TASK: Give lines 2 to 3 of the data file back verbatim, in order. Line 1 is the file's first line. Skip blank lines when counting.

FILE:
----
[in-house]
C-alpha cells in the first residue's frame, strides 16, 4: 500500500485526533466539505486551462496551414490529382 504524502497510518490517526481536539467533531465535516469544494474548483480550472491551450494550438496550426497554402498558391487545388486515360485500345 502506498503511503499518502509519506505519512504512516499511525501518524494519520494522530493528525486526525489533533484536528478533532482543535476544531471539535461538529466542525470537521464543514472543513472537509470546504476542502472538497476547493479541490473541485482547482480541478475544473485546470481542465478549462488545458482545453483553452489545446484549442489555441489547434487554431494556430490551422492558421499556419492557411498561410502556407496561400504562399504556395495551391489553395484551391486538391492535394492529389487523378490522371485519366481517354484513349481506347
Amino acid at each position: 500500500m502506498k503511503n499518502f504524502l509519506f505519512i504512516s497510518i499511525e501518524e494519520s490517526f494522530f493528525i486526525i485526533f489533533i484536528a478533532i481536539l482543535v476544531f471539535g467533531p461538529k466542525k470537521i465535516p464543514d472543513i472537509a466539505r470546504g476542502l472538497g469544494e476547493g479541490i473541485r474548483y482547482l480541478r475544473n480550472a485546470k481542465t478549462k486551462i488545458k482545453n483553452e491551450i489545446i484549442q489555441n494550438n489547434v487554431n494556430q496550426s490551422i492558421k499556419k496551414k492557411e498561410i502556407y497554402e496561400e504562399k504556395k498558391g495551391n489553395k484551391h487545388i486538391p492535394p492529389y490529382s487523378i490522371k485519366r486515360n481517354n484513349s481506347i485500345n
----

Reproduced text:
C-alpha cells in the first residue's frame, strides 16, 4: 500500500485526533466539505486551462496551414490529382 504524502497510518490517526481536539467533531465535516469544494474548483480550472491551450494550438496550426497554402498558391487545388486515360485500345 502506498503511503499518502509519506505519512504512516499511525501518524494519520494522530493528525486526525489533533484536528478533532482543535476544531471539535461538529466542525470537521464543514472543513472537509470546504476542502472538497476547493479541490473541485482547482480541478475544473485546470481542465478549462488545458482545453483553452489545446484549442489555441489547434487554431494556430490551422492558421499556419492557411498561410502556407496561400504562399504556395495551391489553395484551391486538391492535394492529389487523378490522371485519366481517354484513349481506347
Amino acid at each position: 500500500m502506498k503511503n499518502f504524502l509519506f505519512i504512516s497510518i499511525e501518524e494519520s490517526f494522530f493528525i486526525i485526533f489533533i484536528a478533532i481536539l482543535v476544531f471539535g467533531p461538529k466542525k470537521i465535516p464543514d472543513i472537509a466539505r470546504g476542502l472538497g469544494e476547493g479541490i473541485r474548483y482547482l480541478r475544473n480550472a485546470k481542465t478549462k486551462i488545458k482545453n483553452e491551450i489545446i484549442q489555441n494550438n489547434v487554431n494556430q496550426s490551422i492558421k499556419k496551414k492557411e498561410i502556407y497554402e496561400e504562399k504556395k498558391g495551391n489553395k484551391h487545388i486538391p492535394p492529389y490529382s487523378i490522371k485519366r486515360n481517354n484513349s481506347i485500345n